The Granary source code is now publically available. I have also started a new blog all about Granary. Hopefully I will get around to publishing the first post soon. The topic of the first post will be about register allocation for the Behavioural Watchpoints framework.
As part of Granary, I have developed a sort-of GNU C99 type and function declaration parser, which is now hosted on GitHub. I am releasing this code because others might find it useful. There are a number of other implementations out there; however, when I last tried them, none met my exact needs (parsing glibc headers, Darwin libc headers, and Linux kernel headers).
This parser is not particularly novel, and likely contains bugs (I am 100% sure that the cprinter.py file has bugs). However, it has also been very useful.
I welcome feedback, bug fixes, feature requests, or feature additions to this parser from interested third parties.
Recently I presented a poster at OSDI'12. The poster outlined our use of dynamic binary translation (DBT) for analysing operating system (OS) kernel modules. One novelty of our approach is that we ensure that only module code is analysed; non-module kernel code is never translated. This restriction entails taking control when module code executes (so that it can be translated) and relinquishing control when non-module kernel code executes. To regain control when kernel code invokes module code, we proactively search for and change function pointers in shared data structures.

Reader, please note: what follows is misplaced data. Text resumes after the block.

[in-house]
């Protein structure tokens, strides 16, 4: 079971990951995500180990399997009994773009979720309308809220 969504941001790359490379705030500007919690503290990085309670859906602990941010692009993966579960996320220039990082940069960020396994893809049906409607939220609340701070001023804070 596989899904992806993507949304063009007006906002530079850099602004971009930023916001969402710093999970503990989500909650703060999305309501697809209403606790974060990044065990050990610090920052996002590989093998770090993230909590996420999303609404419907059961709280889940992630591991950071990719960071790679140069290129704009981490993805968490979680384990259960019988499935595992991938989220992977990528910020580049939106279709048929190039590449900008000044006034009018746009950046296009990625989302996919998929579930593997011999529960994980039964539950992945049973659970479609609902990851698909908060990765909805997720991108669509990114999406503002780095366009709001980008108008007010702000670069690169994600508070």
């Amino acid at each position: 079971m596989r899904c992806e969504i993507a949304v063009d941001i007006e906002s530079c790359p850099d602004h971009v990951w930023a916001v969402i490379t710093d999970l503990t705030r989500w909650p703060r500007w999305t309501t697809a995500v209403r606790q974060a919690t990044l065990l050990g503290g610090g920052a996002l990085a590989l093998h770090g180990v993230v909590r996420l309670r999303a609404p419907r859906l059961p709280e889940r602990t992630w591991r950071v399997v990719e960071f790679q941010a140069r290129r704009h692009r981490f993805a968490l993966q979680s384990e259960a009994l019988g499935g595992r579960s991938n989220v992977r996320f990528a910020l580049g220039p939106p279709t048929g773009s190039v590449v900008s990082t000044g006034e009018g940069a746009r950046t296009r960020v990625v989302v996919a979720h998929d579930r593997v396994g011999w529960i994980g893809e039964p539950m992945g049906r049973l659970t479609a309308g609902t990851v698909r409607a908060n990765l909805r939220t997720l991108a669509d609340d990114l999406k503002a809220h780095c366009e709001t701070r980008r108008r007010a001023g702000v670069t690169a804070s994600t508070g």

Proactively changing function pointers that potentially point into module code is achieved by interposing on the interface between modules and the kernel. Modules and the kernel share data structures, and those data structures can contain function pointers. Finding and changing function pointers requires recursively applying a replacement function to the fields of data structures, starting from the "root" function arguments. Without guards in place, this recursive process might not terminate (e.g. a cyclic data structure). In the case of deeply linked data structures (e.g. trees), this recursive process might be expensive. To avoid this expense, we apply the replacement function only to those data structures that have changed.
One parsing technique that I sometimes use is Top Down Operator Precedence Parsing (TDOP). TDOP parsers have been discussed in many other places as well. Unfortunately, I have not seen TDOP described in terms of left-corner parsing (except for a passing comment in this thesis).
The purpose of this post is to set the stage for a later discussion about TDOP parsing. This post will introduce top-down and bottom-up parsing, then combine the two methods to introduce left-corner parsing. Also, the top-down parsing language (TDPL) will be briefly mentioned as its semantics relate to TDOP.
Recently I worked on a project for my Optimizing Compilers course. The purpose of this project was to implement Loop-invariant Code Motion and any other compiler optimizations that we choose. The project is competitive because one's mark is based on how one's compiler improves the mean execution time on a small set of static, pre-determined test cases. Given that the test cases do not change, it is natural to specialize one's optimizations to the code being tested. Realistically, this might not be the best approach as code tends to change and compiler optimizations are not always transparent.